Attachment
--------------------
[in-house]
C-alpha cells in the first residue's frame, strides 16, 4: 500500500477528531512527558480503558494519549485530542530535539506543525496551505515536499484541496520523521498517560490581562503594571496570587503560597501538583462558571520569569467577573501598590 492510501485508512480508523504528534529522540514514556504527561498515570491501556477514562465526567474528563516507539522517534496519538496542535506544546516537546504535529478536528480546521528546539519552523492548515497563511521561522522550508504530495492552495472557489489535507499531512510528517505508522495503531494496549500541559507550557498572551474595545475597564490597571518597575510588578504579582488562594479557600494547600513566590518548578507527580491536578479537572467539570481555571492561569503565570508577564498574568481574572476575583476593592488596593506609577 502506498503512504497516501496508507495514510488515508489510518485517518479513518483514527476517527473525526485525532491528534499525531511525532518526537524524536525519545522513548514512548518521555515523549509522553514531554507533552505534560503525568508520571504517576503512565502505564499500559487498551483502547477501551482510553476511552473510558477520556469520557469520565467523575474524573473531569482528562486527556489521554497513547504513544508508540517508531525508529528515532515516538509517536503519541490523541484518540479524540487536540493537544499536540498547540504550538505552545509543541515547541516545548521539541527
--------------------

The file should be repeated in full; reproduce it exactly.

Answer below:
[in-house]
C-alpha cells in the first residue's frame, strides 16, 4: 500500500477528531512527558480503558494519549485530542530535539506543525496551505515536499484541496520523521498517560490581562503594571496570587503560597501538583462558571520569569467577573501598590 492510501485508512480508523504528534529522540514514556504527561498515570491501556477514562465526567474528563516507539522517534496519538496542535506544546516537546504535529478536528480546521528546539519552523492548515497563511521561522522550508504530495492552495472557489489535507499531512510528517505508522495503531494496549500541559507550557498572551474595545475597564490597571518597575510588578504579582488562594479557600494547600513566590518548578507527580491536578479537572467539570481555571492561569503565570508577564498574568481574572476575583476593592488596593506609577 502506498503512504497516501496508507495514510488515508489510518485517518479513518483514527476517527473525526485525532491528534499525531511525532518526537524524536525519545522513548514512548518521555515523549509522553514531554507533552505534560503525568508520571504517576503512565502505564499500559487498551483502547477501551482510553476511552473510558477520556469520557469520565467523575474524573473531569482528562486527556489521554497513547504513544508508540517508531525508529528515532515516538509517536503519541490523541484518540479524540487536540493537544499536540498547540504550538505552545509543541515547541516545548521539541527